Headlines

The Waller Creek Tunnel Project, a flood-control tunnel running from Waterloo Park to Lady Bird Lake, is about one-third complete. Joe Pantalion of Austin's Watershed Protection Department looks from the main tunnel toward the Fourth Street access shaft, during a May 19 media tour.
The Waller Creek Tunnel Project, a flood-control tunnel running from Waterloo Park to Lady Bird Lake, is about one-third complete. Joe Pantalion of Austin's Watershed Protection Department looks from the main tunnel toward the Fourth Street access shaft, during a May 19 media tour. (Photo by Jana Birchum)

City Council faces a big agenda today (Thursday), highlighted by discussions of the revised Green Water Treatment Plant development proposal and the Imagine Austin Comprehensive Plan, which should arrive in the early evening – and there's plenty more where that came from. Council announced that the swearing in of the four re-elected incumbents will take place at 6pm June 25. See "Task Lists and Wish Lists."

The Citizens Bond Advisory Task Force completed its major work, drafting proposed project packages of $400 million and $575 million for council review.

The Transportation Department revealed the latest vision for urban rail to council's Tuesday work session, describing a central core phase one (Mueller to UT to Capitol to Convention Cen­ter) that would cost $550 million (split between local and federal funding) and be operational by 2021. Transportation Director Robert Spillar called those "conservative" estimates, and said the line could come in faster and cheaper.

Parks and Recreation Department officials have back-pedaled, at least temporarily, on soliciting proposals from private entities to run Zilker Botanical Garden. An outpouring of opposition from garden clubs and other residents prompted parks staff to pull the agenda item shortly before Tuesday's meeting of the Parks and Recreation Board. Of the eight people who spoke on privatizing the garden, only Austin Parks Founda­tion Pres­ident Ralph Webster favored exploring the idea.

The city Planning Commission Tuesday passed a set of new recommendations for council, meant to govern short-term rentals. All rentals would need a health and safety inspection; those that are not owner-occupied would also need a conditional use permit from the city. City Council was scheduled to consider the matter today (May 24), but it may be postponed.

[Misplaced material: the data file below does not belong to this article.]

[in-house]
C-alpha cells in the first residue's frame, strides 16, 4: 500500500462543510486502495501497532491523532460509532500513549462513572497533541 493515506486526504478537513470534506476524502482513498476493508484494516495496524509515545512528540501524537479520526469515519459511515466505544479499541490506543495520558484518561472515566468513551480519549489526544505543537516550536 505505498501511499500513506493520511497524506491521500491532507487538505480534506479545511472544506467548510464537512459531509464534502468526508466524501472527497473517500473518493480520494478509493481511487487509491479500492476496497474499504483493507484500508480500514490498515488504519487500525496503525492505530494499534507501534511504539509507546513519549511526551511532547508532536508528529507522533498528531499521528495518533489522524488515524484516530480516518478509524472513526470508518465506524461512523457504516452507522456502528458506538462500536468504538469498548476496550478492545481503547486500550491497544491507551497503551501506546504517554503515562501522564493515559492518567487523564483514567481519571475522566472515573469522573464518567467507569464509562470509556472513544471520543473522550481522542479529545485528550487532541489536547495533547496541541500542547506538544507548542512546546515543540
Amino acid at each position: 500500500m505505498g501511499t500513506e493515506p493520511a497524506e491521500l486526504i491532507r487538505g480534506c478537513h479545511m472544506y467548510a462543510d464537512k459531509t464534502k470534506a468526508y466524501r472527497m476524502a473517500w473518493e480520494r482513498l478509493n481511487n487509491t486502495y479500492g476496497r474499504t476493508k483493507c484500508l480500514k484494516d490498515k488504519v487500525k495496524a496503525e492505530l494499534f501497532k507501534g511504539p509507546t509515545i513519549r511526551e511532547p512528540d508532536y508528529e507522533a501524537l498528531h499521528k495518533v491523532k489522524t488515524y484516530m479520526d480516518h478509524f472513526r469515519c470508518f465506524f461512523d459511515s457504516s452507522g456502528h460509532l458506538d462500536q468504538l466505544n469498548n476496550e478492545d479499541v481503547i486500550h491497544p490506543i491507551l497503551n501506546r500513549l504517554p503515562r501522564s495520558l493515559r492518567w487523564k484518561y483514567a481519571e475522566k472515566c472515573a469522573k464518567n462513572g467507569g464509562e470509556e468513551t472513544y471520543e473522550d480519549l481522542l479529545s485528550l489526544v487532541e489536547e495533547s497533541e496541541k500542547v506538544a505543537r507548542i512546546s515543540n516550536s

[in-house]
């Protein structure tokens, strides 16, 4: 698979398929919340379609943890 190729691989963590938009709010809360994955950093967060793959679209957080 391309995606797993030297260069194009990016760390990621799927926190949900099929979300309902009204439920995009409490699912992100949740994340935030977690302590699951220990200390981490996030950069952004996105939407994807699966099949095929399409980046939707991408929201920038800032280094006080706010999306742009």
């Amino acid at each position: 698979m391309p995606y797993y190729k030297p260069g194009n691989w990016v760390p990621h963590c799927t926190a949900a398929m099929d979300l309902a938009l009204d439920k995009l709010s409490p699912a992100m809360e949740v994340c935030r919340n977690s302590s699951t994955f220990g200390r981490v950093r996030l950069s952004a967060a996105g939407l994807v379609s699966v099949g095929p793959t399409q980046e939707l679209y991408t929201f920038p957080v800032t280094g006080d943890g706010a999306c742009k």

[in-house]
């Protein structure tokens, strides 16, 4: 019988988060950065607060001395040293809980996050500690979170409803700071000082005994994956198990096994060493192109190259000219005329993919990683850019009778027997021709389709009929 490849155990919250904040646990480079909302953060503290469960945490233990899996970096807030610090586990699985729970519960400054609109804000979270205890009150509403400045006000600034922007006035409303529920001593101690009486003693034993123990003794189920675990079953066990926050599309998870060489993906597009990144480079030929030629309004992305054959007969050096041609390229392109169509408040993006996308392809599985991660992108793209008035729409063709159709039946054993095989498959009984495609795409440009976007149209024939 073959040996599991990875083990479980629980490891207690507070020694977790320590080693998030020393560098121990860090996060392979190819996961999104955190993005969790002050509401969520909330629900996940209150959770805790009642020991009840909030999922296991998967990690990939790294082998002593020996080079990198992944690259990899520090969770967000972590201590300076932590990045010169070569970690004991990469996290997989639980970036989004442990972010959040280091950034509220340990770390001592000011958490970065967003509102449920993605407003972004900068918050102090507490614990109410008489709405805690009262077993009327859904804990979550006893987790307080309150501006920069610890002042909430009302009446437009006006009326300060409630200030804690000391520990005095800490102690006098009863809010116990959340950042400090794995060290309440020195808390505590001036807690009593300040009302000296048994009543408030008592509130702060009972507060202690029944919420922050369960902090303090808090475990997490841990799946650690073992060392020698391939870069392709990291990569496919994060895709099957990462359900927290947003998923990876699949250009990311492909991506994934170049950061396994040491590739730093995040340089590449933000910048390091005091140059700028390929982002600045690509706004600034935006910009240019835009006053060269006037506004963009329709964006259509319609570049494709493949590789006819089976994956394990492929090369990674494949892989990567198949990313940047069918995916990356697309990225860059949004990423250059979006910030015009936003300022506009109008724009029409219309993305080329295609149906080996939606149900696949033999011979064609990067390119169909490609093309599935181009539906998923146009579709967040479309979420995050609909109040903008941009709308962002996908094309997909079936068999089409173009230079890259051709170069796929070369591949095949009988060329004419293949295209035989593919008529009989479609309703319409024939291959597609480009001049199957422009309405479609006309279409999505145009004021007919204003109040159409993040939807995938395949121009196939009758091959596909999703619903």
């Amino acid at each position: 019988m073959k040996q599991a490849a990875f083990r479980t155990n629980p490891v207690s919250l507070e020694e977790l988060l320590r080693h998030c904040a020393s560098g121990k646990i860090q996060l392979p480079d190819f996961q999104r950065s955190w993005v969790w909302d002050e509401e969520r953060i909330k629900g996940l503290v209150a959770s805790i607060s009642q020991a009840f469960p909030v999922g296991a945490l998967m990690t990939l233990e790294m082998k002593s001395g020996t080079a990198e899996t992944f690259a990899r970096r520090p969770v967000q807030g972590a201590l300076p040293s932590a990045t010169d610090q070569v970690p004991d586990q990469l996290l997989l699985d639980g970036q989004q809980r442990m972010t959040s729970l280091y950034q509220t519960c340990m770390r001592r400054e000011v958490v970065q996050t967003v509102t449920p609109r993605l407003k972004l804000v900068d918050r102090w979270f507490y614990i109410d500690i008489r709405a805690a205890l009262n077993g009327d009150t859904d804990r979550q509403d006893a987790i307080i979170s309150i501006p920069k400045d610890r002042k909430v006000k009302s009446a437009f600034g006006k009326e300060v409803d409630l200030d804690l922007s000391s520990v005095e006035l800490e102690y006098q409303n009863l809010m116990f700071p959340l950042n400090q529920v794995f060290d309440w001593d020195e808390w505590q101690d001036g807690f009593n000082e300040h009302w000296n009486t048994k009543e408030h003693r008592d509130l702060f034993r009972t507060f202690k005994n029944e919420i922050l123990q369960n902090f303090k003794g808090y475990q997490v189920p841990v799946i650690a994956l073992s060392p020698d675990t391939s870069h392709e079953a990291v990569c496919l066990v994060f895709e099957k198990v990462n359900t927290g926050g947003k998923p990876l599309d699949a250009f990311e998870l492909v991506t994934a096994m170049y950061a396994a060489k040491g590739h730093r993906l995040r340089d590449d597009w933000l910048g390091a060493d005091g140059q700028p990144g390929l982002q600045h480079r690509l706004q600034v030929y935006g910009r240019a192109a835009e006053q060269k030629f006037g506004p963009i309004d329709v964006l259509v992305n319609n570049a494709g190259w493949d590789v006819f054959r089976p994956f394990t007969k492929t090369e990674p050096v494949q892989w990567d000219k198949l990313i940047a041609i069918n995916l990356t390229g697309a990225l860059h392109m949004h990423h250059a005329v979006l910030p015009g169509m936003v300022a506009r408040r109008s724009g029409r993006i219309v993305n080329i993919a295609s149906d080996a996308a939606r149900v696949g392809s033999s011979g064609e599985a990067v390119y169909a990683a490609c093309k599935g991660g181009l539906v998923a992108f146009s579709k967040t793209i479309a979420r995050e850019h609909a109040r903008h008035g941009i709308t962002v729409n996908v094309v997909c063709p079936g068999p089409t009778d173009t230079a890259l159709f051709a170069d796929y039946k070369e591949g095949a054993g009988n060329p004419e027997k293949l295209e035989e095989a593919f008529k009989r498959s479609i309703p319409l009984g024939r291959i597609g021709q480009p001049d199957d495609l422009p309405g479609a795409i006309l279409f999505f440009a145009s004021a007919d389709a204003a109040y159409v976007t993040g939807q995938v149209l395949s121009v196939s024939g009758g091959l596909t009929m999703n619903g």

Two complaints filed with the Texas Ethics Commission, allege that Travis County judicial candidate David Wahlberg accepted single-entity campaign donations in excess of the legal limit, and that he reported a string of personal loans as campaign contributions.

In an evening "town hall" call with Texas Right to Life members, Gov. Rick Perry stressed the importance of ensuring that pro-life Republicans are elected to the Lege, and that they reject the "false, misleading, and corrosive beliefs" of those who support reproductive choice.

Ian Davis on Monday resigned from his national* Sierra Club post based in Austin, two weeks after taking a leave to inject himself into the mayoral race. Davis, who is married to Mayor Lee Leffing­well's policy aide, raised unverifiable claims against Brigid Shea regarding Formula One consulting, after the local Sierra Club political arm had endorsed Shea. With Davis out of the picture, Flavia de la Fuente steps up as field organizer for the club's Beyond Coal campaign.

Bergstrom Again International: On Friday, May 25, AirTran Airways begins operating nonstop flights from Austin to Cancun, through Nov. 2. Also just announced: new nonstops to Phil­a­del­phia, and to Washington DC's National Airport.

*Headlines has been corrected to show that Ian Davis was affiliated with the national Sierra Club, not the state chapter.

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